The WorldWide Antimalarial Resistance Network (WWARN) welcomes the publication of the Global Plan for Artemisinin Resistance Containment (GPARC) developed by the World Health Organization. We are pleased to support and participate in this coordinated effort with the many stakeholders represented here today to contain the current threat of emerging artemisinin resistance.
Professor Nick White (on the right), Chairman of MORU and the South-east Asia Clinical Research Network, has been given an award in recognition of his "outstanding and exemplary contribution to the advancement of the world's medical and public health services".
A workshop to address infectious diseases at the animal-human interface was held from January 20th to 22nd, at the Hospital for Tropical Diseases, Ho Chi Minh City. The workshop was sponsored by the British High Commission in Singapore, the UK-South East Asia Partners in Science, the Viet Nam Department of Animal Health, and the Wellcome Trust Major Overseas Programme Oxford University Clinical Research Unit.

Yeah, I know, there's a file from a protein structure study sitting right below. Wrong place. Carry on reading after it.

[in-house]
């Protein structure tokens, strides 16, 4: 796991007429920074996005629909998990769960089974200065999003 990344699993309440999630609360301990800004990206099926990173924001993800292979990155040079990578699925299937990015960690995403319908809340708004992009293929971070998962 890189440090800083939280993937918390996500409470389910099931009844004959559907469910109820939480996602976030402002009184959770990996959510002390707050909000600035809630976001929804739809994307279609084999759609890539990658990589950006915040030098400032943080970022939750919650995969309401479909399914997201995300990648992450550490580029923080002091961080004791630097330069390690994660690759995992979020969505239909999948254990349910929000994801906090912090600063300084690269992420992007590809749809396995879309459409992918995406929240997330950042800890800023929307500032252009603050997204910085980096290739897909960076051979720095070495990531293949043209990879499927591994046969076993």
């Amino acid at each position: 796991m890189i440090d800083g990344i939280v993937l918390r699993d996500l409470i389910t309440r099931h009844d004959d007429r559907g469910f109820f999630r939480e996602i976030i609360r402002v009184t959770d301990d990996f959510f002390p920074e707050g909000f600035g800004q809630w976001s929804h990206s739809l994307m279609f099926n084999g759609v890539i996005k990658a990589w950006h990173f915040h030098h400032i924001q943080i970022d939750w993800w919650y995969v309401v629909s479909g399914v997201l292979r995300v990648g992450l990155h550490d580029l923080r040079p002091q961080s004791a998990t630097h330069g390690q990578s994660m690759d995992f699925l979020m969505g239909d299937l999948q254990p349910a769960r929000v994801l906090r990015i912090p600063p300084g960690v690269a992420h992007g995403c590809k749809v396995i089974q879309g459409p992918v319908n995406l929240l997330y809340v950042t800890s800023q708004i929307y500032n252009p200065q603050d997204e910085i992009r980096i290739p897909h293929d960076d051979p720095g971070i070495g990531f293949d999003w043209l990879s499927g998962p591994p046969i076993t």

Malaria parasites are less effective at causing infection if they are out of sync with their victim's body clock, scientists have found. Researchers, at the universities of Edinburgh and Oxford, gave the parasites "jet lag" by inserting them into mice whose body clocks were different to their own 24-hour cycle.
Paper published in Nature on 11th October 2017 by Professor Bob Snow. Read Bob Snow's article in The Conversation. 115 years of malaria data collected in Africa gives the most detailed picture yet of where efforts to control malaria infection are being won and lost across the continent. The largest data repository of any parasitic disease in ...